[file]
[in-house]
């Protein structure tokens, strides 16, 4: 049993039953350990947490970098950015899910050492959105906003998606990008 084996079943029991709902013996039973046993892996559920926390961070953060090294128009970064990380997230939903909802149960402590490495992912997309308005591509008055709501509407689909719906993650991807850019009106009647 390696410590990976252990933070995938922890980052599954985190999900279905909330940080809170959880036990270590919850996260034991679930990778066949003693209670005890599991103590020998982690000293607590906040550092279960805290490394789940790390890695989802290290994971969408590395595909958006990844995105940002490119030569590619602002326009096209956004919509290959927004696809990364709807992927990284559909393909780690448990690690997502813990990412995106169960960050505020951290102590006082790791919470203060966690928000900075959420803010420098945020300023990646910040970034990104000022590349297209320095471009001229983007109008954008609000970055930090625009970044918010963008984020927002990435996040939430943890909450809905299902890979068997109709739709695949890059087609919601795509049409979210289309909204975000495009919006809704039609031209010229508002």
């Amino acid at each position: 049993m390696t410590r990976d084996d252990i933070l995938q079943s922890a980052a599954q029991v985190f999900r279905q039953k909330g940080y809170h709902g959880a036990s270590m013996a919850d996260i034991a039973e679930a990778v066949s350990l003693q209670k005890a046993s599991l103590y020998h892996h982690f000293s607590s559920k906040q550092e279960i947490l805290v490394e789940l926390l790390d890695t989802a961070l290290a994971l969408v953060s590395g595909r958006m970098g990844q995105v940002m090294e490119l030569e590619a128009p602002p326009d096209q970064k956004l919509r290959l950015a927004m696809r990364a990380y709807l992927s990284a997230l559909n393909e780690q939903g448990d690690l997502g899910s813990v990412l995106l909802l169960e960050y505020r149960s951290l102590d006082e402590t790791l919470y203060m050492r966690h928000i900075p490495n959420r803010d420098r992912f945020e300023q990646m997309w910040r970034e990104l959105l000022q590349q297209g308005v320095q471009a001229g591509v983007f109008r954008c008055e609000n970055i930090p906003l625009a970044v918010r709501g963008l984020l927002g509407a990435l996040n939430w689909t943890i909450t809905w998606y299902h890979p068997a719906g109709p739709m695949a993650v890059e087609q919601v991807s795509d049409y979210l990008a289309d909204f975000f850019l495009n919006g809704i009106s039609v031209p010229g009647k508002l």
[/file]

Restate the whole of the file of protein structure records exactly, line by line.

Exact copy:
[in-house]
């Protein structure tokens, strides 16, 4: 049993039953350990947490970098950015899910050492959105906003998606990008 084996079943029991709902013996039973046993892996559920926390961070953060090294128009970064990380997230939903909802149960402590490495992912997309308005591509008055709501509407689909719906993650991807850019009106009647 390696410590990976252990933070995938922890980052599954985190999900279905909330940080809170959880036990270590919850996260034991679930990778066949003693209670005890599991103590020998982690000293607590906040550092279960805290490394789940790390890695989802290290994971969408590395595909958006990844995105940002490119030569590619602002326009096209956004919509290959927004696809990364709807992927990284559909393909780690448990690690997502813990990412995106169960960050505020951290102590006082790791919470203060966690928000900075959420803010420098945020300023990646910040970034990104000022590349297209320095471009001229983007109008954008609000970055930090625009970044918010963008984020927002990435996040939430943890909450809905299902890979068997109709739709695949890059087609919601795509049409979210289309909204975000495009919006809704039609031209010229508002």
């Amino acid at each position: 049993m390696t410590r990976d084996d252990i933070l995938q079943s922890a980052a599954q029991v985190f999900r279905q039953k909330g940080y809170h709902g959880a036990s270590m013996a919850d996260i034991a039973e679930a990778v066949s350990l003693q209670k005890a046993s599991l103590y020998h892996h982690f000293s607590s559920k906040q550092e279960i947490l805290v490394e789940l926390l790390d890695t989802a961070l290290a994971l969408v953060s590395g595909r958006m970098g990844q995105v940002m090294e490119l030569e590619a128009p602002p326009d096209q970064k956004l919509r290959l950015a927004m696809r990364a990380y709807l992927s990284a997230l559909n393909e780690q939903g448990d690690l997502g899910s813990v990412l995106l909802l169960e960050y505020r149960s951290l102590d006082e402590t790791l919470y203060m050492r966690h928000i900075p490495n959420r803010d420098r992912f945020e300023q990646m997309w910040r970034e990104l959105l000022q590349q297209g308005v320095q471009a001229g591509v983007f109008r954008c008055e609000n970055i930090p906003l625009a970044v918010r709501g963008l984020l927002g509407a990435l996040n939430w689909t943890i909450t809905w998606y299902h890979p068997a719906g109709p739709m695949a993650v890059e087609q919601v991807s795509d049409y979210l990008a289309d909204f975000f850019l495009n919006g809704i009106s039609v031209p010229g009647k508002l």